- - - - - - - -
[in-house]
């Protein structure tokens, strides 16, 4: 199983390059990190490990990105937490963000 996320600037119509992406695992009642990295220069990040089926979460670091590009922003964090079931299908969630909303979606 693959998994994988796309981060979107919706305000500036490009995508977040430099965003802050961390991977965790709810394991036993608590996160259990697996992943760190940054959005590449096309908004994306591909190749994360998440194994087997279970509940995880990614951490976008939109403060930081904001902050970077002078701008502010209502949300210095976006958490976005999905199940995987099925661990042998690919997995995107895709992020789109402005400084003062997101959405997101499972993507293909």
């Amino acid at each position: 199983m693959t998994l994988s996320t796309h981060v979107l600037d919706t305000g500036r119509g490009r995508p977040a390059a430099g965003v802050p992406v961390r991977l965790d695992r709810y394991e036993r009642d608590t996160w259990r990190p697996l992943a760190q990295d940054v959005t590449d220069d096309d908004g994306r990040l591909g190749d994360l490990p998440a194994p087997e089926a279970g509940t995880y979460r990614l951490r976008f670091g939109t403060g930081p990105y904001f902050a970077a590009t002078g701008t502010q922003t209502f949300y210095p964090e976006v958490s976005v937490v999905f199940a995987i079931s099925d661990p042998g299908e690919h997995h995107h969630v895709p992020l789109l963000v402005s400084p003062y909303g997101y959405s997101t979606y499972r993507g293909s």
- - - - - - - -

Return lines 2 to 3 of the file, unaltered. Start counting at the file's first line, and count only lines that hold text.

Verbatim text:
């Protein structure tokens, strides 16, 4: 199983390059990190490990990105937490963000 996320600037119509992406695992009642990295220069990040089926979460670091590009922003964090079931299908969630909303979606 693959998994994988796309981060979107919706305000500036490009995508977040430099965003802050961390991977965790709810394991036993608590996160259990697996992943760190940054959005590449096309908004994306591909190749994360998440194994087997279970509940995880990614951490976008939109403060930081904001902050970077002078701008502010209502949300210095976006958490976005999905199940995987099925661990042998690919997995995107895709992020789109402005400084003062997101959405997101499972993507293909």
């Amino acid at each position: 199983m693959t998994l994988s996320t796309h981060v979107l600037d919706t305000g500036r119509g490009r995508p977040a390059a430099g965003v802050p992406v961390r991977l965790d695992r709810y394991e036993r009642d608590t996160w259990r990190p697996l992943a760190q990295d940054v959005t590449d220069d096309d908004g994306r990040l591909g190749d994360l490990p998440a194994p087997e089926a279970g509940t995880y979460r990614l951490r976008f670091g939109t403060g930081p990105y904001f902050a970077a590009t002078g701008t502010q922003t209502f949300y210095p964090e976006v958490s976005v937490v999905f199940a995987i079931s099925d661990p042998g299908e690919h997995h995107h969630v895709p992020l789109l963000v402005s400084p003062y909303g997101y959405s997101t979606y499972r993507g293909s």